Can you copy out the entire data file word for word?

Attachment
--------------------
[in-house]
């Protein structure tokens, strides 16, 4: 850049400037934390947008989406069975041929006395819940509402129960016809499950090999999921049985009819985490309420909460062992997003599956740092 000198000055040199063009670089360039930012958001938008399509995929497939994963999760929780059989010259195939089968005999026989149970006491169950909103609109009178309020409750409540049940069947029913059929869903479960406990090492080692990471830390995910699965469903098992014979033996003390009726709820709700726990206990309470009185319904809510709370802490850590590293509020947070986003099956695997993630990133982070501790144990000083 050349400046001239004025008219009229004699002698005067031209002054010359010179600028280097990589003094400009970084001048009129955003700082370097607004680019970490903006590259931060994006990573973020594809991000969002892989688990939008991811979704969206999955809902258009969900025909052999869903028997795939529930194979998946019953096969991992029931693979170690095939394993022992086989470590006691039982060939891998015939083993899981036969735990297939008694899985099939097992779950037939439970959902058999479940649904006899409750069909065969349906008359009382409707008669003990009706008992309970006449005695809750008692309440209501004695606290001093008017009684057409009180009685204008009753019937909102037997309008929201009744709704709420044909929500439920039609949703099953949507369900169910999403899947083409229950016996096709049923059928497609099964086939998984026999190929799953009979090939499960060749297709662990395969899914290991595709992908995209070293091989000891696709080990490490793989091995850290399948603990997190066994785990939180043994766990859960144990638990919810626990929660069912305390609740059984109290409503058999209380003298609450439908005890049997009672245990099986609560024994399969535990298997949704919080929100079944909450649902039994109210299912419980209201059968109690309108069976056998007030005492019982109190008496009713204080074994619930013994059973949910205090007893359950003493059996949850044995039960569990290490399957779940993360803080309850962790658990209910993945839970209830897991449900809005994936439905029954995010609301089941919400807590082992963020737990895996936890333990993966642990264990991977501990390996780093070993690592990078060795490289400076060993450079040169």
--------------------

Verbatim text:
[in-house]
């Protein structure tokens, strides 16, 4: 850049400037934390947008989406069975041929006395819940509402129960016809499950090999999921049985009819985490309420909460062992997003599956740092 000198000055040199063009670089360039930012958001938008399509995929497939994963999760929780059989010259195939089968005999026989149970006491169950909103609109009178309020409750409540049940069947029913059929869903479960406990090492080692990471830390995910699965469903098992014979033996003390009726709820709700726990206990309470009185319904809510709370802490850590590293509020947070986003099956695997993630990133982070501790144990000083 050349400046001239004025008219009229004699002698005067031209002054010359010179600028280097990589003094400009970084001048009129955003700082370097607004680019970490903006590259931060994006990573973020594809991000969002892989688990939008991811979704969206999955809902258009969900025909052999869903028997795939529930194979998946019953096969991992029931693979170690095939394993022992086989470590006691039982060939891998015939083993899981036969735990297939008694899985099939097992779950037939439970959902058999479940649904006899409750069909065969349906008359009382409707008669003990009706008992309970006449005695809750008692309440209501004695606290001093008017009684057409009180009685204008009753019937909102037997309008929201009744709704709420044909929500439920039609949703099953949507369900169910999403899947083409229950016996096709049923059928497609099964086939998984026999190929799953009979090939499960060749297709662990395969899914290991595709992908995209070293091989000891696709080990490490793989091995850290399948603990997190066994785990939180043994766990859960144990638990919810626990929660069912305390609740059984109290409503058999209380003298609450439908005890049997009672245990099986609560024994399969535990298997949704919080929100079944909450649902039994109210299912419980209201059968109690309108069976056998007030005492019982109190008496009713204080074994619930013994059973949910205090007893359950003493059996949850044995039960569990290490399957779940993360803080309850962790658990209910993945839970209830897991449900809005994936439905029954995010609301089941919400807590082992963020737990895996936890333990993966642990264990991977501990390996780093070993690592990078060795490289400076060993450079040169």